Police officer’s attorney requests new trial in Little League pins case
An attorney representing a Williamsport police officer who lost a civil jury trial after jurors believed he violated a couple’s Constitutional rights by seizing their Little League pin collection has requested the sitting judge who presided over the case grant a new trial.
In a motion to set aside the jury verdict and ask for a new trial filed this week in U.S. Middle District Court, David J. MacMain, representing city Police Agent Raymond O. Kontz III, seeks to either have the verdict vacated and a new trial or reduction in the $45,000 in punitive damages jurors awarded to Randy and Janete Shrey.
Attorney Michael J. Zicolello, representing the Shreys, said he was aware of the motion and has also filed a petition before U.S. Middle District Court Judge Matthew W. Brann that asks for payment of attorney fees.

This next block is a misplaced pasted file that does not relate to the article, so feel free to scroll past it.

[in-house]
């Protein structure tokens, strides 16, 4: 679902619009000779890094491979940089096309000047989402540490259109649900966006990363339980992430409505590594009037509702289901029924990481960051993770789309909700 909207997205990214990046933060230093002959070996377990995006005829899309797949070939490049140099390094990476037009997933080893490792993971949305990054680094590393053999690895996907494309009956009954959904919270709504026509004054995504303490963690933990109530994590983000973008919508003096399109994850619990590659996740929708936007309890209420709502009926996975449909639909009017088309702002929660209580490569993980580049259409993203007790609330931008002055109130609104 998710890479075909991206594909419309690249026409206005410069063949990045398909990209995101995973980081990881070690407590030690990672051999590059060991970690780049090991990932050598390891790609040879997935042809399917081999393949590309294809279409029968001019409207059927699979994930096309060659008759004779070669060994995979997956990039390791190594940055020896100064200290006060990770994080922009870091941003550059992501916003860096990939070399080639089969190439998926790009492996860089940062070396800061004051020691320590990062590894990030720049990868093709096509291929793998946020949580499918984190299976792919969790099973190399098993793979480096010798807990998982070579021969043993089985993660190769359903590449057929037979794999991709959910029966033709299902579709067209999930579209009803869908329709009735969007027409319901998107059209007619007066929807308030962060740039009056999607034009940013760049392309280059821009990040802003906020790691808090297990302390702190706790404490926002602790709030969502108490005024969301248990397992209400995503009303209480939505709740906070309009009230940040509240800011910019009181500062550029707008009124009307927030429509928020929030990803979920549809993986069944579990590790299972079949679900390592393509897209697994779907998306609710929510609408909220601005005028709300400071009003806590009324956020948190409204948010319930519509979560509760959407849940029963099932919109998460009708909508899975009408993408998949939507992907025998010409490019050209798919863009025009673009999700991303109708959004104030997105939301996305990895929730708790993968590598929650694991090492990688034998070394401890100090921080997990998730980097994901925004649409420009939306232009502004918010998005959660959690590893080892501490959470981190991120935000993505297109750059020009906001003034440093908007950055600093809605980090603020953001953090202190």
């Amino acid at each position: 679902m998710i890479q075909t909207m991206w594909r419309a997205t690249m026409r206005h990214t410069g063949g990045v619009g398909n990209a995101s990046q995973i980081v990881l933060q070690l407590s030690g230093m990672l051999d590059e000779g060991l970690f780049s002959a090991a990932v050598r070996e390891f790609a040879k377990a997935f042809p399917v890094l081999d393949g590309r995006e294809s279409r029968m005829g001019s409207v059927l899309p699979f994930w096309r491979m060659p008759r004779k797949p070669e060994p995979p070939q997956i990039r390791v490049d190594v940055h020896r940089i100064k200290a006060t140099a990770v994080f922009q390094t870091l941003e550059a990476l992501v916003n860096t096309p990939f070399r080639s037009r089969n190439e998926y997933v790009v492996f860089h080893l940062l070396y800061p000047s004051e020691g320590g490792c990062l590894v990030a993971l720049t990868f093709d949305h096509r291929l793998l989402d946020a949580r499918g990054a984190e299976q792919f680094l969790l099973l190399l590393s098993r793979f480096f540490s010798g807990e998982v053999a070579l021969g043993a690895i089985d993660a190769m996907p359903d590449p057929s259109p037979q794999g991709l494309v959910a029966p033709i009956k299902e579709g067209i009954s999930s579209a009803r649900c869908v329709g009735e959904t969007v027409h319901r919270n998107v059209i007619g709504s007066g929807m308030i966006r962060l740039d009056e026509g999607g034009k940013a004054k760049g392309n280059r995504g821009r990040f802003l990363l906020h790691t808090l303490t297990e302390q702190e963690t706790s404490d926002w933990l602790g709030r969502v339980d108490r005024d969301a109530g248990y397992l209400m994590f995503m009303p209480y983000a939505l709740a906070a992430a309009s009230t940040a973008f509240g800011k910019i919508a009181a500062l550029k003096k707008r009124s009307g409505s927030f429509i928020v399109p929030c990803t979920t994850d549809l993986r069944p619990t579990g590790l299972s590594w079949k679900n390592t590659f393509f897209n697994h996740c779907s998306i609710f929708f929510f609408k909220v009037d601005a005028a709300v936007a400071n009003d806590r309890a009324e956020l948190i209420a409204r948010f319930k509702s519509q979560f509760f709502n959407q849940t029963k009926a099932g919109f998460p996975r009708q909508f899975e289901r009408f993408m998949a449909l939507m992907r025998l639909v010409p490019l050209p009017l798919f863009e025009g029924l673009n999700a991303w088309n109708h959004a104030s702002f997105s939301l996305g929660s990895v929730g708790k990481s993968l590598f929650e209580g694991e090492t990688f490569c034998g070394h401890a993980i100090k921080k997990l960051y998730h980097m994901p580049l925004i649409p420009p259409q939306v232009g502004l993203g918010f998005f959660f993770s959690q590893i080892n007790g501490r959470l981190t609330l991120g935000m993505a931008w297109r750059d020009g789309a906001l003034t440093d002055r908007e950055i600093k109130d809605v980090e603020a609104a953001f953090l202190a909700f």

Zicolello said he is seeking $153,400 in attorney fees and $8,174 in costs to be paid by Kontz and the city police insurance.
Jurors believed the Shreys had their rights violated when Kontz seized their souvenir pins in 2008. Jurors awarded the couple $45,000 in punitive and $14,553 in compensatory damages.
In his motion, MacMain argues that absence of any egregious conduct by Kontz exists for punitive damages to be awarded. He has requested Brann examine the officers’ conduct and review evidence of conversion (theft).
Jurors believed Kontz violated the Fourth Amendment of the Constitution when he accepted pins from the couple during an investigation into a report from Little League International in July 2008. The amendment protects people from police taking personal property without warrants, Zicolello said.
City Finance Director William E. Nichols Jr. said the city has insurance to pay for police involved in lawsuits and said he did not know whether the legal costs of the trial and any appeals before the court would result in adjustments of the insurance rate.
Should Brann grant MacMain’s motion, Zicolello said he would file an appeal with the Third Circuit Court of Appeals in Philadelphia.